The Ocean Health Fund

0
partners across the globe
0
thousand dollars invested

No matter where you live, you are directly affected by the health of our oceans. Our own personal health and livelihoods are interconnected with the wellbeing of the oceans. Tourism is just one of many industries that are dependent on the oceans for economic gain.

Tourists are drawn to the oceans. Some use the ocean as a way of transportation while others seek adventure or relaxation. Some tourists are drawn to the life within our oceans – whether its intricate coral reefs or the creatures that live nearby. Planeterra recognizes the importance of our position as tourists and tourism professionals to protect and conserve the waters that make these unique experiences an opportunity.  

In partnership with G Adventures, and supported by thousands of travellers across the world, Planeterra has been able to support organizations around the world that specialize in protecting the health of our oceans. Planeterra has invested over CAD $300,000 into these programs over the last five years through the Ocean Health Fund. This fund continues to be a priority through the fundraising efforts on board G Adventures’ Expedition ship. Half of all donations for Planeterra while sailing the oceans on the Expedition go directly back to protect the oceans of the world, while the other half is invested into community development programs worldwide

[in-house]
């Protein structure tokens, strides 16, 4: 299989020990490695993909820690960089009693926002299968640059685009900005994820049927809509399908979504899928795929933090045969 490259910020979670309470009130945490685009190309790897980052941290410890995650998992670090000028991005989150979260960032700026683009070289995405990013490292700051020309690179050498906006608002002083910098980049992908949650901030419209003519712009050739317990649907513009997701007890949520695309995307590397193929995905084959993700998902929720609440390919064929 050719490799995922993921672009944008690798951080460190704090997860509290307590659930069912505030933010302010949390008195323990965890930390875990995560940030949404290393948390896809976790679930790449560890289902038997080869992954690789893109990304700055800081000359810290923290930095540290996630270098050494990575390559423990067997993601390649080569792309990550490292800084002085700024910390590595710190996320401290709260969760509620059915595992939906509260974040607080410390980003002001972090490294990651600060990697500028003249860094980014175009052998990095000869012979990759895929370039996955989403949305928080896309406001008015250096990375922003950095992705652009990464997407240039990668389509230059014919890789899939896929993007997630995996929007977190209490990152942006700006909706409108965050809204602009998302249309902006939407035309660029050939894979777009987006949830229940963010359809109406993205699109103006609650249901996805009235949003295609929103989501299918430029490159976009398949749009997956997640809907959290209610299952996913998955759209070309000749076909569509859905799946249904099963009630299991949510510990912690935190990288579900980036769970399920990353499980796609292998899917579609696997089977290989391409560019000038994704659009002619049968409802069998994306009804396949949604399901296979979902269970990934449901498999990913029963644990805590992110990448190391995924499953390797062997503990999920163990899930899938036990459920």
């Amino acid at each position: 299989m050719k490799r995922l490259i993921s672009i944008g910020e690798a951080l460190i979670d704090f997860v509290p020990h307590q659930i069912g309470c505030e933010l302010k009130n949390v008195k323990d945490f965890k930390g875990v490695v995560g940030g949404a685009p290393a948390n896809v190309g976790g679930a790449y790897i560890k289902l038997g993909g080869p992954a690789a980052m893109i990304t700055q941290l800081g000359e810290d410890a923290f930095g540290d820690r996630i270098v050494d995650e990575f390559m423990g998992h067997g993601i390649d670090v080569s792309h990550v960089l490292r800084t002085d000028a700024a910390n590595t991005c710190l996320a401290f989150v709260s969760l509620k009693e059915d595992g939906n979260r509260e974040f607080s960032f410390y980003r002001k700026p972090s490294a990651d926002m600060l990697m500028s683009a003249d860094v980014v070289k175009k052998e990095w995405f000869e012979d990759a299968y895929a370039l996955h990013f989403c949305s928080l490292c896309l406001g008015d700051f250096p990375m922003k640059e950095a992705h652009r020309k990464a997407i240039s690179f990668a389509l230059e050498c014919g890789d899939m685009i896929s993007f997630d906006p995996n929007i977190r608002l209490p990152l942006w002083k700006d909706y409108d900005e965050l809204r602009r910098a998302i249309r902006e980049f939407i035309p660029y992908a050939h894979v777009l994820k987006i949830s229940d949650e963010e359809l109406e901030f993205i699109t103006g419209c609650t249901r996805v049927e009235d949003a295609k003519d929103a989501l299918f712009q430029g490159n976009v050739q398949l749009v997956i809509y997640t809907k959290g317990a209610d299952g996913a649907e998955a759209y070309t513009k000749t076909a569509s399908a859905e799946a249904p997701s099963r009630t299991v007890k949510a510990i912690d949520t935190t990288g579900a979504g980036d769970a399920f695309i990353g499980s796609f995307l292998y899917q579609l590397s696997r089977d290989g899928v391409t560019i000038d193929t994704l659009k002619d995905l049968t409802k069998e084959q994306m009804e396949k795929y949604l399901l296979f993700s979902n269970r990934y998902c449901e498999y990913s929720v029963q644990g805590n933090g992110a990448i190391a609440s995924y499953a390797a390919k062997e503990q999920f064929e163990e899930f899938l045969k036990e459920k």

Protecting fragile ecosystems

The flora and fauna that fill our planet play a unique role in creating once-in-a-lifetime tourism experiences. Travellers around the world choose destinations in hopes of seeing a specific species. These experiences are only possible if we continue to protect and preserve the flora and fauna (and their ecosystems) that we travel to to admire. The following Planeterra-supported programs work to support fragile ecosystems of different species while improving the overall health of our oceans.

Combating trash and debris

300 million tons of plastic are produced every year, yet only 5% of those plastics are recycled. When not recycled or incinerated, plastic waste ends up in our landfills and oceans. The rapid increase of trash in the global oceans can be linked to the increased use of disposable plastics, a lack of recycling, and the illegal dumping of plastics and other materials. Deep waters, coral reefs, beaches and intertidal zones are all vulnerable to this influx of trash. Identifying and implementing solutions to this problem requires expanded education about the magnitude and spatial extent of marine debris, as well as a global initiative to act.

Science and research

Collecting reliable and accurate data of our oceans health is crucial to monitor its conditions and effects of anthropogenic impacts and climate change.